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Chesapeake Bay Mean Surface Salinity (1985-2018)

The salinity of the waters in the Chesapeake Bay and its tidal tributaries varies from season to season and year to year depending largely on the amount of freshwater flowing into the Bay. The salinity of these tidal waters has an effect on such things as fish spawning habitat, underwater grass species distribution, oyster distribution and the likely distribution of the oyster-killing parasites Dermo and MSX.

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Chemical Contaminants (2014)

Tidal waters that are impaired for part or all of the indicated Bay segment by toxic chemicals based on each state's implementation of the Clean Water Act.

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Congressional Districts in the Chesapeake Bay Watershed

This map shows the complete or partial Congressional Districts that make up the area of the Chesapeake Bay basin. The current senators and congressional members of the 115th Congress who have districts within the borders of the basin are listed by state.

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Shad Abundance (2015)

American shad were once the most abundant and economically important species in the Chesapeake Bay. Shad are anadromous fish and spend most of their lives in the ocean, returning to freshwater rivers to spawn after they reach maturity. Data for the York, Potomac, Rappahannock and lower James Rivers were provided by the Virginia Institute of Marine Science via an ongoing Catch per Unit Effort (CPUE) study involving American Shad gill-netting. Data for the Susquehanna and upper James Rivers represent published fishway passage values for Conowingo and Boshers Dams, respectively.

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Long-Term Trends for Secchi Disc Depth in the Chesapeake Bay: 1999-2013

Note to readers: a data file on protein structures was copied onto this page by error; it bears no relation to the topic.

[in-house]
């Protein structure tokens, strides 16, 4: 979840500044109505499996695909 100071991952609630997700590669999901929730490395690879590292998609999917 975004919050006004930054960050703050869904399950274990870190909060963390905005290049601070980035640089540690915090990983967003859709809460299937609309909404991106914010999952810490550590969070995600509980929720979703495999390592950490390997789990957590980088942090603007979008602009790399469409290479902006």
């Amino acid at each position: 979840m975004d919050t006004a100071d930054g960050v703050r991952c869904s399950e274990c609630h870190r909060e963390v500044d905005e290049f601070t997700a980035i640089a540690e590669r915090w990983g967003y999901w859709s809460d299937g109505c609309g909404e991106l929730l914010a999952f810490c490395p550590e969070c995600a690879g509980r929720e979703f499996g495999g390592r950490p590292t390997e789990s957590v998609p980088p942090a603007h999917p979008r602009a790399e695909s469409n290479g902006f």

Long-term trends were computed by state partners using the Seasonal Kendall non-parametric technique for annual data collected from 1999-2013. Highly significant trends are indicated with triangles and possible trends are show with colored circles. Secchi Disk Depth observations (a measure of water clarity) are increasing/improving significantly at 2 stations, possibly increasing at 2 stations, decreasing/degrading significantly at 28 stations, and possibly decreasing at 14 stations.

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Long-Term Trends for Bottom Orthophosphate in the Chesapeake Bay: 1999-2013

Long-term trends were computed by state partners using the Seasonal Kendall non-parametric technique for annual data collected from 1999-2013. Highly significant trends are indicated with triangles and possible trends are show with colored circles. Bottom Orthophosphate concentrations are decreasing/improving significantly at 21 stations, possibly decreasing at 7 stations, increasing/degrading significantly at 6 stations, and possibly increasing at 3 stations.

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